A Collector’s View: Old School by Massena Lab and Luca Soprana – Reprise

by shopidea.net
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Before we leave this movement, I think it is useful to shed a little light on its origins. If, like me, you’ve read the various articles written around the time of the Old School’s release last fall, you’ll know where the Caliber LS-01 came from, including the suggestion that it was completely assembled out of pocket. You’ve probably seen a variety of claims and speculations, including: Look at Ebauche.

When I corresponded with Soprana, he characterized old school as “real school watches, meaning ebauche-based watches from which watchmakers make many of the parts.” In this case, this includes pivots, balances, chatons, etc. He estimates that the finished watch will contain 50 percent of his 1920s watch parts that were integrated, adjusted and finely finished, with 50 percent of his parts developed and manufactured in his atelier in Vaumarkas. His 50 percent included.

For your hands and wrists

If you’re into watch photography, you’ll know that there are some watches that look best in the diffuse but directional light of a light tent, and others that shine in direct light, both indoors and outdoors. You’ll know right away that there’s a watch out there that will.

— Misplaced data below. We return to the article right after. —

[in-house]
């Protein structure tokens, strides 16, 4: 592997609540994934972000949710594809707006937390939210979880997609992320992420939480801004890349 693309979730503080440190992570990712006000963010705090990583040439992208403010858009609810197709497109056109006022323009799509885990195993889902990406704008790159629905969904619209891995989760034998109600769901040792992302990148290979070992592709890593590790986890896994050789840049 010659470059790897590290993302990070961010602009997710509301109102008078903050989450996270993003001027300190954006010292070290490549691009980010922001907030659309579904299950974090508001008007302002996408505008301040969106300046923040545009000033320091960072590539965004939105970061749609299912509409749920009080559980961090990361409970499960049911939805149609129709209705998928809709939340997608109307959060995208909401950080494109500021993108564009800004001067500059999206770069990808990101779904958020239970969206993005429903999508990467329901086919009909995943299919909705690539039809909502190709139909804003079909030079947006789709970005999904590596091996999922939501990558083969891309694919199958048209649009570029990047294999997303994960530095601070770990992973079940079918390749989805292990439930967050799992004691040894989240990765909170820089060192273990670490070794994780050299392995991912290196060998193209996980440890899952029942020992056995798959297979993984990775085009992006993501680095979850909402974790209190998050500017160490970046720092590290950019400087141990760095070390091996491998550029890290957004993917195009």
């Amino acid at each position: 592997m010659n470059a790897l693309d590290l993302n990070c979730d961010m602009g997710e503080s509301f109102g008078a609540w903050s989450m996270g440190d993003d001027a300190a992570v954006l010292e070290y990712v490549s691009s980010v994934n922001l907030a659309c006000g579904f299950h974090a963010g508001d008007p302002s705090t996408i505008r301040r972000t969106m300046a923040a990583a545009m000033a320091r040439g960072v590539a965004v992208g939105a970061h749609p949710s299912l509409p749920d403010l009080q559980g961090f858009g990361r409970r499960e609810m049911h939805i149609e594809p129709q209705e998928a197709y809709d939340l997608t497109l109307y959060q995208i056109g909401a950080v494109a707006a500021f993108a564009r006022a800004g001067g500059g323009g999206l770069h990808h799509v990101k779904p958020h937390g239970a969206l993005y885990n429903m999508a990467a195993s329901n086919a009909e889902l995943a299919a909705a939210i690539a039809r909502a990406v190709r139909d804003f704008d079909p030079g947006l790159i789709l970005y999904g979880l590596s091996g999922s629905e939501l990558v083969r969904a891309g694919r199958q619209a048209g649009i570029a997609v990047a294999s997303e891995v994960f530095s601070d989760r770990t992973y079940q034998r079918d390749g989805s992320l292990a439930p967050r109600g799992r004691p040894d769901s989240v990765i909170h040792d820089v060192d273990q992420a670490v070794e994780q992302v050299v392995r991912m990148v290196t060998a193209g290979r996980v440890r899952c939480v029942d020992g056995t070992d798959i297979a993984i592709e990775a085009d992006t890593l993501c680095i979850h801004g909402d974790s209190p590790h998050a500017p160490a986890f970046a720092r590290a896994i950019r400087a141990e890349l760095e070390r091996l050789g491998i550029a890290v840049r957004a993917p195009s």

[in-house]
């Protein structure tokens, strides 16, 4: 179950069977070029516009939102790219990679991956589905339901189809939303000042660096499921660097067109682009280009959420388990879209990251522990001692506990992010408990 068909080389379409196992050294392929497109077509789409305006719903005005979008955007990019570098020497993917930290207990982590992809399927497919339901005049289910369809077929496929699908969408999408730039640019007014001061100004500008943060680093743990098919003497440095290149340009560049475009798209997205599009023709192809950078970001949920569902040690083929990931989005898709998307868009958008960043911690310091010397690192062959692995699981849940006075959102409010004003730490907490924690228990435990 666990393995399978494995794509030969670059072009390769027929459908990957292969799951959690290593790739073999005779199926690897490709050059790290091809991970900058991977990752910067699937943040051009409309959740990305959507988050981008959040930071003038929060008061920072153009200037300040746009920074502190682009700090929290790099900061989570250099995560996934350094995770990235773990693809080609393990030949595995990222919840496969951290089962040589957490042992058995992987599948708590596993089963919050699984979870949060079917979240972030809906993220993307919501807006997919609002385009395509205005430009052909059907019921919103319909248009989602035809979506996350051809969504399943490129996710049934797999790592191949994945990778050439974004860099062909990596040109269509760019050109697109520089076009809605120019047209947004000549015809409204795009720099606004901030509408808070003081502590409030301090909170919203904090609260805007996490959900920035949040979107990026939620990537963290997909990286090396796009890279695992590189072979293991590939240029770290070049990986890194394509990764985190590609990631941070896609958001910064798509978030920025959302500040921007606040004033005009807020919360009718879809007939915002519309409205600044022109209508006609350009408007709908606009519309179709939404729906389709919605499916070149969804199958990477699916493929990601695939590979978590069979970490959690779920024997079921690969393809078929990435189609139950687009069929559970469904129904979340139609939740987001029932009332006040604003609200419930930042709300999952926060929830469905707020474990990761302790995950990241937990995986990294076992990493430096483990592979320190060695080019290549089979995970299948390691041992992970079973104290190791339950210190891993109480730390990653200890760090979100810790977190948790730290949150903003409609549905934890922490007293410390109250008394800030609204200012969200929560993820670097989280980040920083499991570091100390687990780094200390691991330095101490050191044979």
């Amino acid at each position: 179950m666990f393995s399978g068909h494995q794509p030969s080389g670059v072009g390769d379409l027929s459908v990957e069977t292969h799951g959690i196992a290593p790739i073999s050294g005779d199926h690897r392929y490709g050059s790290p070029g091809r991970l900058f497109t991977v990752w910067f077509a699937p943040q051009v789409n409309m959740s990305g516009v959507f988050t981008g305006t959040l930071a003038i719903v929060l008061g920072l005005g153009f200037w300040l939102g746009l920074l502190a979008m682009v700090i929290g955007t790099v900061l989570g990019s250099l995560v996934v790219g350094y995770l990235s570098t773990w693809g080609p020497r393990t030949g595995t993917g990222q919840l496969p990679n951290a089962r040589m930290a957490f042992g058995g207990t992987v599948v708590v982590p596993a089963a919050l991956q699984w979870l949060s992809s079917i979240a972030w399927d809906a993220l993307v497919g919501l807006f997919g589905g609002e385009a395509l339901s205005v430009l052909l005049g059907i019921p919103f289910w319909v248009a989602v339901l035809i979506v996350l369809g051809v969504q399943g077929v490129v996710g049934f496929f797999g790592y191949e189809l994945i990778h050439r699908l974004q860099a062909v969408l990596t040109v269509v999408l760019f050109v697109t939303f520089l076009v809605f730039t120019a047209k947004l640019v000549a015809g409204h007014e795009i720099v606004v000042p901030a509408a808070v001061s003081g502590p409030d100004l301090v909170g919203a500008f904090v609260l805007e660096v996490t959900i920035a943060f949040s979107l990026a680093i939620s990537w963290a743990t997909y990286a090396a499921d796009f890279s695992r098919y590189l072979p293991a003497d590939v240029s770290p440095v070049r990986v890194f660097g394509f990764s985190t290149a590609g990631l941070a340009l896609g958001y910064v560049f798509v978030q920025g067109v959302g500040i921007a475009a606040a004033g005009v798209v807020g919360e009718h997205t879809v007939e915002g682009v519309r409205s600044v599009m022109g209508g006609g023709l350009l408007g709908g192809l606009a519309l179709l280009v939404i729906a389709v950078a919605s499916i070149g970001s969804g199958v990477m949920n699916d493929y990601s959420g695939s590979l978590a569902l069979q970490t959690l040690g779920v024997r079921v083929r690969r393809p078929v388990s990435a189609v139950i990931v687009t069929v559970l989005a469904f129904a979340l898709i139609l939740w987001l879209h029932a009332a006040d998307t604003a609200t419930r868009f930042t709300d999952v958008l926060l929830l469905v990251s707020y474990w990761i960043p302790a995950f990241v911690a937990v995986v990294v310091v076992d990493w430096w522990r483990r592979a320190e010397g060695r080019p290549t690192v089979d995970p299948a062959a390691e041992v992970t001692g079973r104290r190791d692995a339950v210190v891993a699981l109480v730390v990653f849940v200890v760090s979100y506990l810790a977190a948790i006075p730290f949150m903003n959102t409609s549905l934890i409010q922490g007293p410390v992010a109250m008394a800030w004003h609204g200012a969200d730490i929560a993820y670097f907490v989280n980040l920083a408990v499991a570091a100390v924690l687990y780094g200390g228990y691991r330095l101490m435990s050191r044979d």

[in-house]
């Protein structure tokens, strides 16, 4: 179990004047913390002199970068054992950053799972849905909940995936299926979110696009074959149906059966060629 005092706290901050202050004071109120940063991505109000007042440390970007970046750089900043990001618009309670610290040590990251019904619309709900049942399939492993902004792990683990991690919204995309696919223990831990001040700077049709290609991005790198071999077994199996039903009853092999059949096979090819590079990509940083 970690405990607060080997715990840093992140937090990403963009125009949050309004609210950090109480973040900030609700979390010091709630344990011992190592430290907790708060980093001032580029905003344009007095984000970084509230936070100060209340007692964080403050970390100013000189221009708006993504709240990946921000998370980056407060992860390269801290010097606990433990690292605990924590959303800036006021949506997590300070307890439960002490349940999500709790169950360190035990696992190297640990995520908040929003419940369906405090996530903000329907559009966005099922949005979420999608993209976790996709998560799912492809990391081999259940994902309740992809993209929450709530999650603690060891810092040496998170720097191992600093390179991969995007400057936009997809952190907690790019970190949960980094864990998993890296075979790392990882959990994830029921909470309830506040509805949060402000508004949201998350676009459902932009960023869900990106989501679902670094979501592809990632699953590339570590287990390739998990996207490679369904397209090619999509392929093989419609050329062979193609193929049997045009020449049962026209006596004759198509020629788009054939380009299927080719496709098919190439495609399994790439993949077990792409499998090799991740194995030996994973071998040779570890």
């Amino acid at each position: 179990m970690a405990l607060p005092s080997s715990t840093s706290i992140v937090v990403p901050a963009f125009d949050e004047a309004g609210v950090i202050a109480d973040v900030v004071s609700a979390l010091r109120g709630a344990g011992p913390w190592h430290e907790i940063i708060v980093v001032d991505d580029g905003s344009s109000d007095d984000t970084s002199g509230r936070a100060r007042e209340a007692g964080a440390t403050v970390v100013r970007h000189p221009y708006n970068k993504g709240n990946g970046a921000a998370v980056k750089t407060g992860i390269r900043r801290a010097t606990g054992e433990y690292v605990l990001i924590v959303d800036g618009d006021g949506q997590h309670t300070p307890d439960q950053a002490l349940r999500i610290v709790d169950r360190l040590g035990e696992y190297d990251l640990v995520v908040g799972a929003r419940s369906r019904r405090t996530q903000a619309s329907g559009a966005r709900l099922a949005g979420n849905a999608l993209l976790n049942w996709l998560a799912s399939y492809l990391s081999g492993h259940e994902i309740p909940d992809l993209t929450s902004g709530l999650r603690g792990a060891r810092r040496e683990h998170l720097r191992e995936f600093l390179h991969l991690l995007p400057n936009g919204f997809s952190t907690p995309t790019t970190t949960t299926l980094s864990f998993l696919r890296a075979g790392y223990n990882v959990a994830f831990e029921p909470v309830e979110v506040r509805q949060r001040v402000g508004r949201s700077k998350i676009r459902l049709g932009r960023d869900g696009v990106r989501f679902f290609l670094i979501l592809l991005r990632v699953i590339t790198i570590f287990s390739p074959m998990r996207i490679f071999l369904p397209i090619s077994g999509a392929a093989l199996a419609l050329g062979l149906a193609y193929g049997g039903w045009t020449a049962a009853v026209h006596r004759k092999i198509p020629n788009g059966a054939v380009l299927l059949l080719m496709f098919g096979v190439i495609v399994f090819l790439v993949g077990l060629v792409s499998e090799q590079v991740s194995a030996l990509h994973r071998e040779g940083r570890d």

I was very happy with how old school looked in the studio environment, but a short walk around the backyard gave me a different and very happy perspective.

Watches are made to be worn: In an old school garden

This is a watch that comes to life on your wrist. As seen in the photo above, taken in dappled sunlight under a canopy of trees reflecting off the crystal, the gold frosting shimmers, the rhodium parts sparkle, and the hands pop.

Direct light also shows the midnight blue enamel filling the indexes more clearly, giving the dial a little more life and creating a more direct connection between the dial and hands than is easily visible in low light.

View of the caseband in direct light, Massena x Soprana Old School

Direct light beautifully plays off the deep vertical brushing of the case band, a nice bonus for anyone who happens to see this watch sneaking out from under the cuff.

I went back indoors, turned the clock over under the bright office lights, and was so impressed by its vibrant appearance that I improvised and snapped a photo with my phone’s camera. It’s probably not the most technically satisfying image, but I hope you get a feel for how the movement is finished. Catch the light and throw it.

View of the movement, caliber LS-01 under bright indoor lighting

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